The image of a markedly different rough-cut being presented to top storywriters of Disney, Jennifer Lee’s expression openly sad as she diligently took notes on intense feedback, over and over again until a plot unravelled and shone, stuck in my mind so much that it reshaped the direction of this piece. That is the nature of writing: editing and being willing to edit, over and over again. Because we love them, these intimate private precious parts of us, it can be tempting to see the first completed manuscript as our work’s best form. The magical part of bookmaking – and storytelling in general – is that it almost never is.


The phrase ‘kill your darlings’ is used a lot in the editing process. Some ideas or manuscripts, rarely and devastatingly in the moment, can be dead darlings in their entirety. That’s okay. We shift gears. Start again until the idea feels alive. I’m lucky to have had a partner in editing for both my books over the last two years whom I trust implicitly. We’re flexible and open with one another, so very rarely does it ever feel, when Felicity kills them, that my darlings are dead.


Often, we put the darlings safe in a box; or (usually, actually) move them somewhere else (several key scenes of my first novel are dead darlings taken from said box, repositioned and polished somewhere new). I watch and let her, and my publisher, brilliantly do their job, which is different to my job, and the story shifts into something infinitely better. Being flexible (within reason) is, I think, the second most important quality a writer can cultivate after creativity. Like Jennifer Lee – and I promise, on the exceedingly off chance she were to ever read this, this is the extent of my comparison – I feel the kick in the stomach of each draft not being the final form the book is meant to be yet, and then the new ideas come.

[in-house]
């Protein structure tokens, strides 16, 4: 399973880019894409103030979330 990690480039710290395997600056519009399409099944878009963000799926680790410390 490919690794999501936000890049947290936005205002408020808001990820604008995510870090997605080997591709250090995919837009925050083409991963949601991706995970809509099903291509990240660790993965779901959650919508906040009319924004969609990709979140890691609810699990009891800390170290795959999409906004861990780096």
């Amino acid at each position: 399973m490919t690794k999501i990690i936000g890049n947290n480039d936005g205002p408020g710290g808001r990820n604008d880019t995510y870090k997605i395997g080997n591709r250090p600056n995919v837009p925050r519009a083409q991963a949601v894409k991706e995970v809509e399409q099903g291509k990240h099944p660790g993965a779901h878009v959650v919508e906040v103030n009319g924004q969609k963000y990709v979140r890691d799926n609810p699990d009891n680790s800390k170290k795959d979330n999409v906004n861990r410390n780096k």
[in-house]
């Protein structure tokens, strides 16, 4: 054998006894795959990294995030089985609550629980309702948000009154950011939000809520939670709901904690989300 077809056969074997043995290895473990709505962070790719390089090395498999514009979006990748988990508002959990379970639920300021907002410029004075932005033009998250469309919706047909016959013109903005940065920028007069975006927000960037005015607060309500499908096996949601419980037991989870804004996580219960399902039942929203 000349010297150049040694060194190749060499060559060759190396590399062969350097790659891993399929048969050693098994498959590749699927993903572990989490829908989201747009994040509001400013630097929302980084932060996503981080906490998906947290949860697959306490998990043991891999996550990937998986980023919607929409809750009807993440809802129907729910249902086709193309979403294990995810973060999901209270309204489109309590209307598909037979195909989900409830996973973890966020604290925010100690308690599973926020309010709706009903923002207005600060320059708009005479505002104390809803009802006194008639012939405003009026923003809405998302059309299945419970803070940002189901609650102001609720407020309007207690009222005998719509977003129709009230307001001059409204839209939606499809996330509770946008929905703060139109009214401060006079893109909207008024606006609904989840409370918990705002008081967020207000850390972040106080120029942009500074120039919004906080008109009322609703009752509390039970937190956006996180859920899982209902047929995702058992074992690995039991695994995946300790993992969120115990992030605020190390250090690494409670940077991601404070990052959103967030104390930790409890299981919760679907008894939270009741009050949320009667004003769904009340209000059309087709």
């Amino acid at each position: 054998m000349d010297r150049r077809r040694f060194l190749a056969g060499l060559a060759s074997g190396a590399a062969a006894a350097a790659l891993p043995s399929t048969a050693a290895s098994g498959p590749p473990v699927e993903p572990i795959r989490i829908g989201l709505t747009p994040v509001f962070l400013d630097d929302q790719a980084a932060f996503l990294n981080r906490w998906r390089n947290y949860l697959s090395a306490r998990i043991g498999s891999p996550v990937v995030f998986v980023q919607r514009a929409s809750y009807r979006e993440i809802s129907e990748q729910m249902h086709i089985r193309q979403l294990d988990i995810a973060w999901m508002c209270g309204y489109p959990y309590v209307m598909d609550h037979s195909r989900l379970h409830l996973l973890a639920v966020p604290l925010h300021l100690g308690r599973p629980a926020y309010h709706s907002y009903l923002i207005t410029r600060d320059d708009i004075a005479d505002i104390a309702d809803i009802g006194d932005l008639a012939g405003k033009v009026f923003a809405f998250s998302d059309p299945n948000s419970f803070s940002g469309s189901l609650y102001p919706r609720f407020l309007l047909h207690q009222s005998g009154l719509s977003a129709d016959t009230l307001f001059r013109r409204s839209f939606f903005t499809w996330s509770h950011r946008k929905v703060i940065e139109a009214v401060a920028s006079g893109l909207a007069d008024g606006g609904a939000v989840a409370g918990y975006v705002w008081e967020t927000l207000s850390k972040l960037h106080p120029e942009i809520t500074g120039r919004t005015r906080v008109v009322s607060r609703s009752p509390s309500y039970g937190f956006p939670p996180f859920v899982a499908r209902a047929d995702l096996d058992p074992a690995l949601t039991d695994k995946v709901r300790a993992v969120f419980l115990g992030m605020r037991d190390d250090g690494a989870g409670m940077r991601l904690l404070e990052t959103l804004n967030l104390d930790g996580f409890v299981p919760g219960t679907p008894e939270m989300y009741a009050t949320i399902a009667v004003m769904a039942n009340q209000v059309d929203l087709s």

Watching Jennifer go back the drawing board and thumb through diary entries she’d written in the voice of her two protagonists, I thought of how incredibly, bone-tiringly hard the editing process is. How much I still love it because it shows you how mind-blowingly much is possible. How I loved watching it unfold in visual form. I came back to the quote I memorised as a bookish teen about publishing breaking your heart. I believed it then, mostly because publishing a novel felt like too lofty a goal for me to have and seeing it as confirmation said goal wouldn’t happen made sense. Now I think that publishing only breaks your heart if you let it. Your darlings will always be there, tiny magic living things dreamt up inside your head, to pick you up and take you somewhere new.



 

A huge thank you to Rhiannon for this guest blog! Make sure to get your copy of Henry Hamlet's Heart (soon to be available in the US).